Wednesday, March 21, 2018

University College London carries 120 Terabit/s over a single repeatered fibre with Xtera

University College London (UCL), in collaboration with Xtera, has demonstrated the transmission of 120 Terabit/s over a single repeatered fibre.

The experiment used a hybrid distributed-Raman / EDFA amplifier with a bandwidth of 91 nm. This is an extension of the technology which Xtera currently deploys in its subsea repeaters, with 256QAM and adaptive FEC expertise coming from UCL and Z-PLUS Fiber 150 fibre from Sumitomo. These initial experiments were performed over 630 km with nine broadband amplifiers spaced at 70km.  In the near future, these will be connected to form a loop to allow tests over much longer distances.  The capacity and span achieved today exceeds the previous record of 115 Terabit/s over 100 km by more than six times.


Xtera said conventional approaches can yield bandwidths of approximately 70 nm when using the combination of a C-band and an L-band amplifier. Raman amplification used by Xtera can offer even greater bandwidth, in this case 91nm, while also offering very low noise.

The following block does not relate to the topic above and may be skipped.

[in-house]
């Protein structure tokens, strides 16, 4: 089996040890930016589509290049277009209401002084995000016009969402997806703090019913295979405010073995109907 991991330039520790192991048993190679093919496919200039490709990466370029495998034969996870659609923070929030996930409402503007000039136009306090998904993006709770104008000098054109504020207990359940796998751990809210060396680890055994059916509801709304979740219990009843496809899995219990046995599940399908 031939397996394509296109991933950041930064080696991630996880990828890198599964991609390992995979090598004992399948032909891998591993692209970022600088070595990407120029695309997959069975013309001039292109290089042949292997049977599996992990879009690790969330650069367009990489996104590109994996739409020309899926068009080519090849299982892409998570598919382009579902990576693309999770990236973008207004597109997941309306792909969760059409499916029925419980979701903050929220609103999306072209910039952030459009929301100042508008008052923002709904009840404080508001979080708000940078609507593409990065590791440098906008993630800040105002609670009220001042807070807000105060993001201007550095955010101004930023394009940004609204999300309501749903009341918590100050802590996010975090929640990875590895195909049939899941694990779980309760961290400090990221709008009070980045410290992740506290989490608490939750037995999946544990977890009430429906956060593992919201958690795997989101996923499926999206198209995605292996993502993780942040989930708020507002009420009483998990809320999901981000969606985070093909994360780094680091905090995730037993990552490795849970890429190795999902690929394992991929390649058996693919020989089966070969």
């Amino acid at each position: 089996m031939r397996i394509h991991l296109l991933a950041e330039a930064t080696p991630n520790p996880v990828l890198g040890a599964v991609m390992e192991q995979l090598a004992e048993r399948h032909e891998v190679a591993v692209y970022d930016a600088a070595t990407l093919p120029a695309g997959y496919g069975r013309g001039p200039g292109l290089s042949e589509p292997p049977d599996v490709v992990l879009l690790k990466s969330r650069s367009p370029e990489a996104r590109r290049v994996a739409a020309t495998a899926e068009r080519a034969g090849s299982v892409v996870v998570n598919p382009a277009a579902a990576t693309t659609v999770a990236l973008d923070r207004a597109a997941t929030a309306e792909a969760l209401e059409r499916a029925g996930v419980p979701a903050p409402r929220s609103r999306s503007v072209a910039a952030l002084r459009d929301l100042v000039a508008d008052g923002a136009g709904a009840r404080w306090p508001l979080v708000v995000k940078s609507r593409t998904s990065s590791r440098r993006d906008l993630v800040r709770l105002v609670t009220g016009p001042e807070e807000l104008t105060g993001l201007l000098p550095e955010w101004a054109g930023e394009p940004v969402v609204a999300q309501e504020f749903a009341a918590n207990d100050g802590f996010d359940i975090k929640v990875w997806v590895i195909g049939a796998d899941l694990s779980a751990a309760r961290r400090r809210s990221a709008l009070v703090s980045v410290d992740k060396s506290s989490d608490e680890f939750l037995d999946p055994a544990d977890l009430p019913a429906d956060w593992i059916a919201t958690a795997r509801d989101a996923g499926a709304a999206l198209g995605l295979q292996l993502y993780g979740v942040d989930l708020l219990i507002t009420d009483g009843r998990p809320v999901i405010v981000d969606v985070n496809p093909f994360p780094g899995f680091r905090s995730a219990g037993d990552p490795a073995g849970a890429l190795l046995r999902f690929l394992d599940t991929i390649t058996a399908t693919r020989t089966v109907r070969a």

Dr. Stuart Barnes, Chairman of Xtera, in expressing how pleased he has been with the Xtera / UCL collaboration, states, “This is the start of an exciting period of work where Xtera and UCL will push the limits of this technology even further, a possibility which doesn’t exist for two discrete C+L amplifiers.  I am confident that more bandwidth is not only possible but also practical, and more importantly, commercially viable.  Xtera will continue to push transmission technology further in order to create products which meet the market demands of the future.”

Professor Polina Bayvel, CBE FRS FREng, adds, “I am happy that our state-of-the-art, high-speed WDM transmission testbed, developed through the EPSRC UNLOC programme, could be used to achieve record transmission throughput.  This accomplishment has been enabled by many ground-breaking research developments in digital signal processing and amplifier technology as well as dedicated effort of outstanding researchers from UCL’s Optical Networks Group and Xtera.”

Details of the experiment and findings are available at www.xtera.com/learning/ and www.arxiv.org

See also